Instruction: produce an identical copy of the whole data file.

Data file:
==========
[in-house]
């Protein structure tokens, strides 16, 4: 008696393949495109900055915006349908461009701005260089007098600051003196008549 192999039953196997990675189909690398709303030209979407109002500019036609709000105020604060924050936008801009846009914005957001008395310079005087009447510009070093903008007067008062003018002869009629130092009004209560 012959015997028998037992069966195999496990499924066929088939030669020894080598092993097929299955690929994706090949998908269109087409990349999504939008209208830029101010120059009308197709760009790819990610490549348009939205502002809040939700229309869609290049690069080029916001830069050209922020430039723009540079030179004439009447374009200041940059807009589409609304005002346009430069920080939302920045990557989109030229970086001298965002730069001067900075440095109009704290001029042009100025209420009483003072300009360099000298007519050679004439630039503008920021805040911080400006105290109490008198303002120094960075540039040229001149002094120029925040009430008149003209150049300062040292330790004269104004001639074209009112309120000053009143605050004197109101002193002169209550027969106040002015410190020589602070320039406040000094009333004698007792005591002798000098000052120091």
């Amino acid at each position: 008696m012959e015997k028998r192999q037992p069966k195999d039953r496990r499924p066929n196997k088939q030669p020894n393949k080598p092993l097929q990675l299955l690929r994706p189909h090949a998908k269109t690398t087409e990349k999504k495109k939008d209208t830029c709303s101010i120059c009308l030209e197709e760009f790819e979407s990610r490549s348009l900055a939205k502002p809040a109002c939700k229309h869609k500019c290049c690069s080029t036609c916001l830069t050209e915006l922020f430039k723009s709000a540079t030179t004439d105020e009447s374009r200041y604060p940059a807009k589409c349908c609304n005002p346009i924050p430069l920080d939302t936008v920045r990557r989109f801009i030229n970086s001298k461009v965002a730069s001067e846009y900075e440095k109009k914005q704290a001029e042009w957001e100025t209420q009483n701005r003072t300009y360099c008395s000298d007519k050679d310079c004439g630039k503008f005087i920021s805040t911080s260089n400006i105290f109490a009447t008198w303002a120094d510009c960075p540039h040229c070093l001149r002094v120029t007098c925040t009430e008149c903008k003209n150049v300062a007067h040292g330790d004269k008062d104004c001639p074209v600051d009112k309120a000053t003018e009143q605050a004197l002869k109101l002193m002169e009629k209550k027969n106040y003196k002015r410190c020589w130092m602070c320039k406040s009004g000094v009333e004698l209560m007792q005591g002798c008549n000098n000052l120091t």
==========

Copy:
[in-house]
């Protein structure tokens, strides 16, 4: 008696393949495109900055915006349908461009701005260089007098600051003196008549 192999039953196997990675189909690398709303030209979407109002500019036609709000105020604060924050936008801009846009914005957001008395310079005087009447510009070093903008007067008062003018002869009629130092009004209560 012959015997028998037992069966195999496990499924066929088939030669020894080598092993097929299955690929994706090949998908269109087409990349999504939008209208830029101010120059009308197709760009790819990610490549348009939205502002809040939700229309869609290049690069080029916001830069050209922020430039723009540079030179004439009447374009200041940059807009589409609304005002346009430069920080939302920045990557989109030229970086001298965002730069001067900075440095109009704290001029042009100025209420009483003072300009360099000298007519050679004439630039503008920021805040911080400006105290109490008198303002120094960075540039040229001149002094120029925040009430008149003209150049300062040292330790004269104004001639074209009112309120000053009143605050004197109101002193002169209550027969106040002015410190020589602070320039406040000094009333004698007792005591002798000098000052120091």
């Amino acid at each position: 008696m012959e015997k028998r192999q037992p069966k195999d039953r496990r499924p066929n196997k088939q030669p020894n393949k080598p092993l097929q990675l299955l690929r994706p189909h090949a998908k269109t690398t087409e990349k999504k495109k939008d209208t830029c709303s101010i120059c009308l030209e197709e760009f790819e979407s990610r490549s348009l900055a939205k502002p809040a109002c939700k229309h869609k500019c290049c690069s080029t036609c916001l830069t050209e915006l922020f430039k723009s709000a540079t030179t004439d105020e009447s374009r200041y604060p940059a807009k589409c349908c609304n005002p346009i924050p430069l920080d939302t936008v920045r990557r989109f801009i030229n970086s001298k461009v965002a730069s001067e846009y900075e440095k109009k914005q704290a001029e042009w957001e100025t209420q009483n701005r003072t300009y360099c008395s000298d007519k050679d310079c004439g630039k503008f005087i920021s805040t911080s260089n400006i105290f109490a009447t008198w303002a120094d510009c960075p540039h040229c070093l001149r002094v120029t007098c925040t009430e008149c903008k003209n150049v300062a007067h040292g330790d004269k008062d104004c001639p074209v600051d009112k309120a000053t003018e009143q605050a004197l002869k109101l002193m002169e009629k209550k027969n106040y003196k002015r410190c020589w130092m602070c320039k406040s009004g000094v009333e004698l209560m007792q005591g002798c008549n000098n000052l120091t």